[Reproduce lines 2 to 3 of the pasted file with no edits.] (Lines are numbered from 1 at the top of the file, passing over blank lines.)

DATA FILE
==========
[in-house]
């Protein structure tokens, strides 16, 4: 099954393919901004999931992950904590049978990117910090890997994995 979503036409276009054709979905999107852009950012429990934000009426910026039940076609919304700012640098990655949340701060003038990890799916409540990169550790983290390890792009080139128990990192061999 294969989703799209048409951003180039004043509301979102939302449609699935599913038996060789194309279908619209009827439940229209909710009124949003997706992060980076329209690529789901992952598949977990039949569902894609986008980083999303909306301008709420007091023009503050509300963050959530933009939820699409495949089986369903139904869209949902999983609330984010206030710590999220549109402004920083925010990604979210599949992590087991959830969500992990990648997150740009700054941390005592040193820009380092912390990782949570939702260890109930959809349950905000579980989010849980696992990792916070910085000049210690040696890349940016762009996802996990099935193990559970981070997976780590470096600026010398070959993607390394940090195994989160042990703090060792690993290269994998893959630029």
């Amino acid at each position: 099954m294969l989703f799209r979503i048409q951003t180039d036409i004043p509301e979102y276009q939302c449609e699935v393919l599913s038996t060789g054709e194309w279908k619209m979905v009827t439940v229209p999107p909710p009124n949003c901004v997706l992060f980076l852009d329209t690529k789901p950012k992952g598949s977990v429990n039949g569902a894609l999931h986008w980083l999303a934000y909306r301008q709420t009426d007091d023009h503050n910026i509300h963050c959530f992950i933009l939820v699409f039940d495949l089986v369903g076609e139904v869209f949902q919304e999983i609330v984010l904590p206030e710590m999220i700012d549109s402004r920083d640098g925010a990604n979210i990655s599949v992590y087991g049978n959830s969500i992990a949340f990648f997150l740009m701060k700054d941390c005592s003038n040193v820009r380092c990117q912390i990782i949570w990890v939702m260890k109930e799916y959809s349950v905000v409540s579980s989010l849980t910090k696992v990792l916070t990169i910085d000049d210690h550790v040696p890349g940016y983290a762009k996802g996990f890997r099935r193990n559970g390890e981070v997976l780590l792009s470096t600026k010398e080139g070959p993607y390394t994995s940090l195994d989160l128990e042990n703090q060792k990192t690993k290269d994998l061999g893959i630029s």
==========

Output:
């Protein structure tokens, strides 16, 4: 099954393919901004999931992950904590049978990117910090890997994995 979503036409276009054709979905999107852009950012429990934000009426910026039940076609919304700012640098990655949340701060003038990890799916409540990169550790983290390890792009080139128990990192061999 294969989703799209048409951003180039004043509301979102939302449609699935599913038996060789194309279908619209009827439940229209909710009124949003997706992060980076329209690529789901992952598949977990039949569902894609986008980083999303909306301008709420007091023009503050509300963050959530933009939820699409495949089986369903139904869209949902999983609330984010206030710590999220549109402004920083925010990604979210599949992590087991959830969500992990990648997150740009700054941390005592040193820009380092912390990782949570939702260890109930959809349950905000579980989010849980696992990792916070910085000049210690040696890349940016762009996802996990099935193990559970981070997976780590470096600026010398070959993607390394940090195994989160042990703090060792690993290269994998893959630029």
């Amino acid at each position: 099954m294969l989703f799209r979503i048409q951003t180039d036409i004043p509301e979102y276009q939302c449609e699935v393919l599913s038996t060789g054709e194309w279908k619209m979905v009827t439940v229209p999107p909710p009124n949003c901004v997706l992060f980076l852009d329209t690529k789901p950012k992952g598949s977990v429990n039949g569902a894609l999931h986008w980083l999303a934000y909306r301008q709420t009426d007091d023009h503050n910026i509300h963050c959530f992950i933009l939820v699409f039940d495949l089986v369903g076609e139904v869209f949902q919304e999983i609330v984010l904590p206030e710590m999220i700012d549109s402004r920083d640098g925010a990604n979210i990655s599949v992590y087991g049978n959830s969500i992990a949340f990648f997150l740009m701060k700054d941390c005592s003038n040193v820009r380092c990117q912390i990782i949570w990890v939702m260890k109930e799916y959809s349950v905000v409540s579980s989010l849980t910090k696992v990792l916070t990169i910085d000049d210690h550790v040696p890349g940016y983290a762009k996802g996990f890997r099935r193990n559970g390890e981070v997976l780590l792009s470096t600026k010398e080139g070959p993607y390394t994995s940090l195994d989160l128990e042990n703090q060792k990192t690993k290269d994998l061999g893959i630029s």